Meet the Jewish St. Louisan who’s the “king of Christmas trees”


Irwin Loiterstein Profile St. Louis Jewish Light by Bill Motchan

Bill Motchan, Special For The Jewish Light

December has always been the busy season for Irwin Loiterstein. He is a walking encyclopedia of Christmas tree growing, harvesting, retailing and marketing. Loiterstein, who is Jewish, has for many years been St. Louis’ primary wholesaler of Christmas trees.

If you want to know the nuances and peculiarities of the Fraser, Balsam, Douglas or Noble Firs, or the difference between a Scotch Pine and a White Pine, Loiterstein is the guy to call. After 50-plus years in the business, he still loves the logistics of transporting thousands of trees from Canada and North Carolina.

“The thing I like is the challenge of making it happen every year and working through all the kinks,” said Loiterstein, 75. “I’ve also made some wonderful friendships all over the country.”

Those friends include many veterans who lack the means to buy a Christmas tree. Loiterstein has been an integral member of The Kaufman Fund’s “Trees for Vets” program. He recently retired from his involvement with The Kaufman Fund, but he will still help them obtain trees.

Loiterstein got into the Christmas tree business in 1967. He was in the first graduating class of the University of Missouri-St. Louis, where he earned a business degree. He was good with numbers, so he was hired by the IRS. After a year there, he joined A. G. Edwards in the accounting department. Then the family business came calling.

“I married Sherre Schenberg, whose father was Harry Schenberg,” Loiterstein said. “He owned the grocery store. My father-in-law also had the largest Passover food distributor in the Midwest. People in Chicago would come down and buy food from him. He also distributed Christmas trees. I don’t know how or why he got into it and he’s not around to ask.”

Schenberg Markets was St. Louis’ first chain of grocery stores founded by Mitchell and Rose Schenberg in 1914. The last Schenberg store was in the Delmar Loop and closed in 1969. When Loiterstein was growing up in U. City, he used to shop at that store. Then he married the store owner’s youngest daughter. After Harry Schenberg had heart surgery, he asked Loiterstein to go into business with him.

“We got along well, and eventually he went off into the yogurt business and I went into the Christmas tree business,” Loiterstein said. “At the time a friend of mine went to work for Venture, and I supplied him with Christmas trees. We doubled our retail outlets because I knew this guy and suddenly we had 30 retail outlets.”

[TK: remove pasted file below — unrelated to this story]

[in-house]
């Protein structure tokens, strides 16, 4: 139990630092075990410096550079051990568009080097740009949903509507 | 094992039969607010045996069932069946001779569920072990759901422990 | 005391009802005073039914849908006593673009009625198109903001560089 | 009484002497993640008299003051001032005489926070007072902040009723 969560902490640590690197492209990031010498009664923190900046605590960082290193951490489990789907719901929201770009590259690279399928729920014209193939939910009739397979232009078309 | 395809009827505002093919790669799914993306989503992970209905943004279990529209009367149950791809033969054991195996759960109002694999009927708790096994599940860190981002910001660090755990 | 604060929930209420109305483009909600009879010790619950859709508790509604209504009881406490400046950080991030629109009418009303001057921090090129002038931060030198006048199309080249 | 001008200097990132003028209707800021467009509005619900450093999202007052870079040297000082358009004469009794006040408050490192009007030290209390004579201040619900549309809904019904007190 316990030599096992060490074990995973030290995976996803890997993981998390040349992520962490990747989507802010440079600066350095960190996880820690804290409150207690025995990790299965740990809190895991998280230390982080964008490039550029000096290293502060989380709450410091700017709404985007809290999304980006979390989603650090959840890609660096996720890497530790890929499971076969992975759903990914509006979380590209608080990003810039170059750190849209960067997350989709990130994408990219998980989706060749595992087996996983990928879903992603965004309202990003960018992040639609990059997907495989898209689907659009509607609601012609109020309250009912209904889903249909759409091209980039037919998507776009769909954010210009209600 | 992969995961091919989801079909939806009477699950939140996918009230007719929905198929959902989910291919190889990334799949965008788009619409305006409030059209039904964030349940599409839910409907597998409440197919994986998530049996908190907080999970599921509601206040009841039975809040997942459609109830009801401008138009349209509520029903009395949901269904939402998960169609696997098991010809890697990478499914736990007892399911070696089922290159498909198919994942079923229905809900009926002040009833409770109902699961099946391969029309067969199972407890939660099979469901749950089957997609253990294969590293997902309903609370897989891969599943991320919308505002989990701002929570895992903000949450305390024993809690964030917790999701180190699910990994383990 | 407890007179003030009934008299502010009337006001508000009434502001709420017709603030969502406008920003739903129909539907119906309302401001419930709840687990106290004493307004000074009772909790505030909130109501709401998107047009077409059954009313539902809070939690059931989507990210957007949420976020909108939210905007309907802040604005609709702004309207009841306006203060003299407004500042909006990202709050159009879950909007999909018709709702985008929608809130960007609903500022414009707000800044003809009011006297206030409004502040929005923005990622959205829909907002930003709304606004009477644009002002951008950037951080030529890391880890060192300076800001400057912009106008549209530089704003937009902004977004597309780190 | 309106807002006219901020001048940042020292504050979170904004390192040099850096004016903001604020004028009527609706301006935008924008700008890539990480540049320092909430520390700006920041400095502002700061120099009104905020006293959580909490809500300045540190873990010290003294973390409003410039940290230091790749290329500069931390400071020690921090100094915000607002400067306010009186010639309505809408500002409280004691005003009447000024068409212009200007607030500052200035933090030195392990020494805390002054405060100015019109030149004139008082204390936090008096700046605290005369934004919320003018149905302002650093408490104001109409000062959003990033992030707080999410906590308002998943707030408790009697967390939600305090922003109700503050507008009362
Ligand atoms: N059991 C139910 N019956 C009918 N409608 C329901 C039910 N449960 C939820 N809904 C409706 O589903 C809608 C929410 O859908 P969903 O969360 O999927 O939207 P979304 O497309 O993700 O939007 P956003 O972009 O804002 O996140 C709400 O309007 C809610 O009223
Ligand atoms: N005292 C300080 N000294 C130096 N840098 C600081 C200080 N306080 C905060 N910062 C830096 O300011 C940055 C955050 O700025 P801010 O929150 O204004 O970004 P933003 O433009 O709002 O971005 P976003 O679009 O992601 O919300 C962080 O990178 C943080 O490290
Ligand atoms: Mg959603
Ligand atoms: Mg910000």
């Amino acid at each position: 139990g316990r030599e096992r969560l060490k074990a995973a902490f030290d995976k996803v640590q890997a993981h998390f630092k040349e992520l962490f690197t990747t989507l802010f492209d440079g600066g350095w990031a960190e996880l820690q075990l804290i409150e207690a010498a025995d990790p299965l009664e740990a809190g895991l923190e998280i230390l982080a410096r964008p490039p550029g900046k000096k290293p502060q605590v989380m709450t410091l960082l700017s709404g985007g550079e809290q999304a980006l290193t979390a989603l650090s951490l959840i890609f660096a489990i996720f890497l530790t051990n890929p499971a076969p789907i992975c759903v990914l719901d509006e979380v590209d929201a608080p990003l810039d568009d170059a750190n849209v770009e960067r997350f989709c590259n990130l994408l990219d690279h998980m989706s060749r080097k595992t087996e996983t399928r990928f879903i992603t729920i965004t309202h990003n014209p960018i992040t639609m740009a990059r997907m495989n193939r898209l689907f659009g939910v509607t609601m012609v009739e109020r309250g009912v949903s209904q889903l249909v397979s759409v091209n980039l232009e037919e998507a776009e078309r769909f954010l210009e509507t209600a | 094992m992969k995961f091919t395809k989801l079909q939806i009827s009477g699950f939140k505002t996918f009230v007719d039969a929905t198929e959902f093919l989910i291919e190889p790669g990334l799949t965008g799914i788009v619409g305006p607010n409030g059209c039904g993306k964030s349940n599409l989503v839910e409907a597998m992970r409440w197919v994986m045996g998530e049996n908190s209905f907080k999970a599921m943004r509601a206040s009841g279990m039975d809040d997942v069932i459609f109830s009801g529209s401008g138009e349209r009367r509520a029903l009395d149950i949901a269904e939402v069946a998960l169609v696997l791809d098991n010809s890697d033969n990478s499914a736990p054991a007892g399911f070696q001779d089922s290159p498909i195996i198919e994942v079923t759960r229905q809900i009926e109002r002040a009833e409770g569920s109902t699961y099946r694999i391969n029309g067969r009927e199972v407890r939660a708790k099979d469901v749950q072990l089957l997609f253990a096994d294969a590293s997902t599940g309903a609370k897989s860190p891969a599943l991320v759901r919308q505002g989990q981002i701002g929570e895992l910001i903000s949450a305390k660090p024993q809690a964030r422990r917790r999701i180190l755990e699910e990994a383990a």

Eventually, Loiterstein became active in the National Christmas Tree Association, and he was chairman of the association’s market expansion committee.

“There was a Jewish guy before me as market expansion chair, and the two Jewish guys raised the most money for the association. When I became chairman we had 22 million trees sold and by the time we were done it was 33 million. That’s not because I was so great. I had a great team behind me, and the same was the case for the other Jewish guy. What’s interesting is there are very few Jews growing Christmas trees, most are in the retail end.”

Along the way, Loiterstein became knowledgeable about growing and harvesting techniques. Christmas tree farming is neither easy nor fast.

“It takes six to nine years to grow and harvest, so that’s a long time to wait,” he said. “There are other challenges to raising a tree, if the deer get it, or Mother Nature kills it, or you go broke. That’s why very few kids of farmers are going into the business.”

One result is there is more demand than supply. During Loiterstein’s tenure as chairman of the association’s market expansion committee, he helped raise the number of trees sold, but supply began a downward spiral from a high of 44 million trees to half that number. Eventually, the supply leveled off at about 35 million.

A few years ago, Loiterstein stepped away from the day-to-day operation of his wholesale operation, but he still handles getting the product from the field to market. Business has always been steady for his company, Seasonable Sales. During the holiday season they sell Christmas trees. The rest of the year, it’s lawn and garden products. That has often meant long road trips to the major tree growing regions in Michigan, Wisconsin and farther north.

“One day, between Rosh Hashanah and Yom Kippur I was up in Canada looking at trees and the grower was on the phone with someone in Chicago who needed branches in 25- and 50-pound bundles. The grower couldn’t understand why he wanted them so I talked to the guy. It was right before Yom Kippur so I said, ‘You putting up a sukkah?’ He said, ‘What do you know about sukkahs?’ I said ‘I know a lot about sukkahs!’”

He then explained to the non-Jewish grower what the customer needed and helped broker a deal for the Chicago connection to get materials for his synagogue to use as a fund-raiser. Loiterstein recently provided garden tools to the mitzvah garden at Shaare Emeth, where he and his wife are members. If there’s a need for items for people in need, he’s quick to reach out to his many connections.

“I was reading the synagogue bulletin and they said they needed 80 blankets for the homeless,” he said. “I figured one at a time is going to be tough to get, so I called a guy I knew and said I need 80 blankets. He said ‘I’ll give you 100 so I delivered the blankets to the homeless. But that’s what my parents did and they taught us kids to give back.”